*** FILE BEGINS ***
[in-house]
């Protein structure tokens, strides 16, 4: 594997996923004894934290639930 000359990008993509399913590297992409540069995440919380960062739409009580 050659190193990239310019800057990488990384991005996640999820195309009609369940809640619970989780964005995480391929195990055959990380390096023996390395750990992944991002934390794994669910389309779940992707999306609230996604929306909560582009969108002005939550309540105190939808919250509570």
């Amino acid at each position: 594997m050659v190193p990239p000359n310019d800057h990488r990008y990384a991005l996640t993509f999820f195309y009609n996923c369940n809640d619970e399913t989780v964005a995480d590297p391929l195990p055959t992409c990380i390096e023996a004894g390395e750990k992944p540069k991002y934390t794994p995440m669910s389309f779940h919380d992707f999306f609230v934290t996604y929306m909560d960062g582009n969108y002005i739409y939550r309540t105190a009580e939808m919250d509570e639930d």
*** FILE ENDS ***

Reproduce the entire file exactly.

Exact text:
[in-house]
């Protein structure tokens, strides 16, 4: 594997996923004894934290639930 000359990008993509399913590297992409540069995440919380960062739409009580 050659190193990239310019800057990488990384991005996640999820195309009609369940809640619970989780964005995480391929195990055959990380390096023996390395750990992944991002934390794994669910389309779940992707999306609230996604929306909560582009969108002005939550309540105190939808919250509570």
């Amino acid at each position: 594997m050659v190193p990239p000359n310019d800057h990488r990008y990384a991005l996640t993509f999820f195309y009609n996923c369940n809640d619970e399913t989780v964005a995480d590297p391929l195990p055959t992409c990380i390096e023996a004894g390395e750990k992944p540069k991002y934390t794994p995440m669910s389309f779940h919380d992707f999306f609230v934290t996604y929306m909560d960062g582009n969108y002005i739409y939550r309540t105190a009580e939808m919250d509570e639930d």